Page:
• jedibeeftrix 10th Jun '15 - 10:50pm

    And you think this is a good thing, David?

  • I agree with you @Eddie Sammon that we need to sell the EU to the electorate fairly and not make out that the world is going to end if Britain leaves the EU. There are dozens of reasons why Britain is better off within the EU and we need to spell those reasons out rather than hiding behind fear of the unknown.

    The Yes campaign also needs to make sure it does not get dragged into arguing against UKIP miss-information (one particular favourite I heard was that European canned meat contains dog meat) – we need to be proactive and not reactive in our campaigning.

  • Eddie Sammon 10th Jun '15 - 11:22pm

    Many thanks Alex H. I agree that standing your ground in a debate is important. I thought this recently during the Labour leadership debates: if you are asked a silly question then just refuse to answer. People get dragged onto daft topics. Same with the EU.

  • David I
    The SNP win either way. If we stay in and get the out campaign blames the Scots they can say the English government is a divided mess and if there’s an out vote they can force another referendum probably with the backing of Europe and America. Fundamentally, the SNP have one goal and that is independence. Eventually they’ll get it. I suspect that The EU referendum will hinge on two factors A) immigration and B) the popularity of the government when its held. All the renegotiation stuff is neither here nor there. My gut instinct is that it will be very very close.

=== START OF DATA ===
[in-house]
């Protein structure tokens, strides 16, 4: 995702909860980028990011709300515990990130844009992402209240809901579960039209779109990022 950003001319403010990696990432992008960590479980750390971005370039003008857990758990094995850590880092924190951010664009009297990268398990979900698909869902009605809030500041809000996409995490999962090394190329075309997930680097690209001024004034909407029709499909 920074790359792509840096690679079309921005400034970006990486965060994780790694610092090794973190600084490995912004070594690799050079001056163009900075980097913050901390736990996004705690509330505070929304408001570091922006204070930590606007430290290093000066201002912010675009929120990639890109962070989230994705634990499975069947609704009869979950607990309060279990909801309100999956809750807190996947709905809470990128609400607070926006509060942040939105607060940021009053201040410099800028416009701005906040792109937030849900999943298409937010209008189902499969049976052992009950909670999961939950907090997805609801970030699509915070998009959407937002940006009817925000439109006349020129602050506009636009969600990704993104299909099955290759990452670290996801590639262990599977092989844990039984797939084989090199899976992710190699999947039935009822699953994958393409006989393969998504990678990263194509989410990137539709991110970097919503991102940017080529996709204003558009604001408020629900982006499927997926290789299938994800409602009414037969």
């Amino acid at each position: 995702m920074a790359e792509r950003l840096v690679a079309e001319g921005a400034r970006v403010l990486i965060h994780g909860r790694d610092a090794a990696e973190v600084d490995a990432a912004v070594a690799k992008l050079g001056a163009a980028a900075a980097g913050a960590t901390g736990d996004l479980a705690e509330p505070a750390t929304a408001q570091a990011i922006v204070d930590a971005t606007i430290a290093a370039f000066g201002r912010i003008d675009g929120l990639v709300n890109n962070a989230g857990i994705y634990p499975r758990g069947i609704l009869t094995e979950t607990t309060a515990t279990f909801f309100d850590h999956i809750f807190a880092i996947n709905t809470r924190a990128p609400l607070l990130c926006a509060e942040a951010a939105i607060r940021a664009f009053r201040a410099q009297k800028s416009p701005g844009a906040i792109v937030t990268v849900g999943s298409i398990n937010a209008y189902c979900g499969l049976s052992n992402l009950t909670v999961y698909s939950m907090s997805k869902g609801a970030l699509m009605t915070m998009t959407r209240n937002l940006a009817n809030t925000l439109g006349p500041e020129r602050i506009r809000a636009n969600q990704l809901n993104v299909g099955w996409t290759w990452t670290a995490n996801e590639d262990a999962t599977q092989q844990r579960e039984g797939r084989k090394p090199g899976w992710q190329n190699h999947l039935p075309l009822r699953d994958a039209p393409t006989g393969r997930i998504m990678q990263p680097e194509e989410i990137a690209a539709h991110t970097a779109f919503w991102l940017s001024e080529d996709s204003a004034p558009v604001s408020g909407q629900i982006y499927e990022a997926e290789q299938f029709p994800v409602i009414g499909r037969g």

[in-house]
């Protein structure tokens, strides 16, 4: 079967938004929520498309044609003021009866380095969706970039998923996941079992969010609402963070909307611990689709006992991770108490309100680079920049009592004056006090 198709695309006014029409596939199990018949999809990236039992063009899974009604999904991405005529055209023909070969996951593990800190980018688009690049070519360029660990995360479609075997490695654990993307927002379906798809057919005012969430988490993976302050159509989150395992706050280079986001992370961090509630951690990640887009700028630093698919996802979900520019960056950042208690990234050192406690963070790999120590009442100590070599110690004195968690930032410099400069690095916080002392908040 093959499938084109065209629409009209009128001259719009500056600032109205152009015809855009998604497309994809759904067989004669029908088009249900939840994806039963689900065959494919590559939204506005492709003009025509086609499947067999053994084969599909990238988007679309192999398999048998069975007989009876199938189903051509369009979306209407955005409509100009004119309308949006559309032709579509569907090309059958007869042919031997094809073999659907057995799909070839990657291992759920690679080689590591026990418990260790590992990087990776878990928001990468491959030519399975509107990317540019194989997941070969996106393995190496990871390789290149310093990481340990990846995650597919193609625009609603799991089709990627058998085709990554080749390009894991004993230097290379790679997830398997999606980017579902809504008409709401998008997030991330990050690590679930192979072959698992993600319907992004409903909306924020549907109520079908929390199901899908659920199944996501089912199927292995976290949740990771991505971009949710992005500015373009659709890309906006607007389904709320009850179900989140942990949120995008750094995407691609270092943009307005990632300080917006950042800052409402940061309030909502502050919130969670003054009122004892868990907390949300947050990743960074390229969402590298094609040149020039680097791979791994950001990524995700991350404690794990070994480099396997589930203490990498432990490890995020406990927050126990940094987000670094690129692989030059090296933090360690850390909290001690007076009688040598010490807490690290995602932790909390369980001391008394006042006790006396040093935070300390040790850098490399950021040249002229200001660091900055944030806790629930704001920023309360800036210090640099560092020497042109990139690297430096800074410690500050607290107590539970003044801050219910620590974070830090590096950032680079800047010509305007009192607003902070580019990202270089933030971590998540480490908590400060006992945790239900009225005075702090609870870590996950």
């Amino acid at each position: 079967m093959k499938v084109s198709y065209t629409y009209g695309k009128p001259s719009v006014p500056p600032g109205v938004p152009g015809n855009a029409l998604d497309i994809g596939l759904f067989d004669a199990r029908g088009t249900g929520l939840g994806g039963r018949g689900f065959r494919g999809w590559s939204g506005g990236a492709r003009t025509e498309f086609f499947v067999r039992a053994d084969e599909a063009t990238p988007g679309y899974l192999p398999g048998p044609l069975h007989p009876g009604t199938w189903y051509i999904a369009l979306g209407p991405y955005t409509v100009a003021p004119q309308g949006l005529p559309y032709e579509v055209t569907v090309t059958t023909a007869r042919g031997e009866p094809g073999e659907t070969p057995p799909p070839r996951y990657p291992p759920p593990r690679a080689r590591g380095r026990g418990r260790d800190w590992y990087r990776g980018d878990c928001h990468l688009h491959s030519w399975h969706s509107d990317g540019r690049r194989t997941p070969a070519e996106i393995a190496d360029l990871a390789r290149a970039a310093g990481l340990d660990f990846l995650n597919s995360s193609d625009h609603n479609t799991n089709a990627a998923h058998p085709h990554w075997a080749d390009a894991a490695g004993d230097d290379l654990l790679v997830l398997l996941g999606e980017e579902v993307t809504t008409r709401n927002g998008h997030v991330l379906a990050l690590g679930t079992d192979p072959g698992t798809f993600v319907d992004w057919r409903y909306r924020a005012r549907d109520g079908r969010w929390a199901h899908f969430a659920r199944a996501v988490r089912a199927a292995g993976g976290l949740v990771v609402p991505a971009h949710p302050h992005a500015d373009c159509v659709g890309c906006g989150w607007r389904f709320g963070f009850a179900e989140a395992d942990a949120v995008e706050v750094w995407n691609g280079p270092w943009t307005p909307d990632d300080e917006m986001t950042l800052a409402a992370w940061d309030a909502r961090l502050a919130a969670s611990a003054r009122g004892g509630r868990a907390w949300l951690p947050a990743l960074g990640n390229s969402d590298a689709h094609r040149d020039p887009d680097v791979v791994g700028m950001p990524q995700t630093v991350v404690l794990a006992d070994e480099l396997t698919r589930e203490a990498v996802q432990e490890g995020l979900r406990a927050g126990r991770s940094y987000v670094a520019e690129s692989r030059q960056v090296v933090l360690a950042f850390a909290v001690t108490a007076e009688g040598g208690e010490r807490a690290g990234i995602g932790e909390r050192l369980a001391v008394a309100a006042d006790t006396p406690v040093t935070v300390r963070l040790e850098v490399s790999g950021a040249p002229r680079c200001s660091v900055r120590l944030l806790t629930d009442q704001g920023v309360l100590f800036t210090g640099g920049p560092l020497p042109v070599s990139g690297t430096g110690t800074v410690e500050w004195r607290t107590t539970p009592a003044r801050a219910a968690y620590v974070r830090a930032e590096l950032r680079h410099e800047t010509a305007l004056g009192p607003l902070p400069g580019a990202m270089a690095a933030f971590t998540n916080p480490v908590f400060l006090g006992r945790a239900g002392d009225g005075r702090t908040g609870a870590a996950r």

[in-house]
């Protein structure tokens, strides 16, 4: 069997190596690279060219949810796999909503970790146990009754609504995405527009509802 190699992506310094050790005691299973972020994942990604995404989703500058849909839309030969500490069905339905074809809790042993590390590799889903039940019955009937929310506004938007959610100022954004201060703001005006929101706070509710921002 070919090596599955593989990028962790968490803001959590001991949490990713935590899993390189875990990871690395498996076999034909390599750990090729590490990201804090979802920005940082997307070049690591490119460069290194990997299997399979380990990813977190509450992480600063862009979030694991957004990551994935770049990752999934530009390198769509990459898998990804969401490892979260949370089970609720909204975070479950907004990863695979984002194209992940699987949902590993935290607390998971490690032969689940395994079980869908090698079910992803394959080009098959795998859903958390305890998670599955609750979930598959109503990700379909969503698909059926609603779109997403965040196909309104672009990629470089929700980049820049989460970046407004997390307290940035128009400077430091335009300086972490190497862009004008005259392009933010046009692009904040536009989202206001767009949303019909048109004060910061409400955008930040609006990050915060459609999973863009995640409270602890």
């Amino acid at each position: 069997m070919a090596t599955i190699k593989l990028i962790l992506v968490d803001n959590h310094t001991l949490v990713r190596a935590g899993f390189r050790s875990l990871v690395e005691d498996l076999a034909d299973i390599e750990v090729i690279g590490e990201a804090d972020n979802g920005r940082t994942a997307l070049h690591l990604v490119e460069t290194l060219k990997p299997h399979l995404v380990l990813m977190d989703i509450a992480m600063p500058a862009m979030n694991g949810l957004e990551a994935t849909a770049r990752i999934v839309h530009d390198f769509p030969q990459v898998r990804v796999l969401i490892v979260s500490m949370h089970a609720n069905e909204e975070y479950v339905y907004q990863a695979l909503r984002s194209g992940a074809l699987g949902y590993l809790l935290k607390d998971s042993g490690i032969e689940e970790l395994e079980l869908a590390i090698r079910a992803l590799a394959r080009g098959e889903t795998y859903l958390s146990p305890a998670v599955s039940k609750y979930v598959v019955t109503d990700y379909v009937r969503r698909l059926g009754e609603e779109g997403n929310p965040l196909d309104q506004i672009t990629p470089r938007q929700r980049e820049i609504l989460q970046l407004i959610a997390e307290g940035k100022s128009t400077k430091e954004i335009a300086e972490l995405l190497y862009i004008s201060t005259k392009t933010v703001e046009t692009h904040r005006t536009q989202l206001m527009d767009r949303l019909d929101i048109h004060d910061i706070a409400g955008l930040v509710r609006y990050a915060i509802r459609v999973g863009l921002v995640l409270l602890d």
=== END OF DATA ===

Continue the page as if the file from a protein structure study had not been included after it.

• Andrew Purches 11th Jun '15 - 10:21am

    Since when,may I ask, has the State taken upon itself to rewrite treaties that have been openly, and largely supported by a majority? An international Treaty is a Treaty – ideally never to be broken, and we Brits should not be opening the door for other less savoury states to use our Referendum as an excuse to opt out of Treaty obligations. We are only following in the footsteps of Russia in its manipulation of the protest vote in the Crimea and Ukraine by supporting the holding of a referendum over the Treaty of Rome. Negotiate changes if at all feasible, but not under the threat of pulling out of our Treaty obligations. This is wrong,politically and morally so.

  • Alex H writes :
    “There are dozens of reasons why Britain is better off within the EU and we need to spell those reasons out rather than hiding behind fear of the unknown.”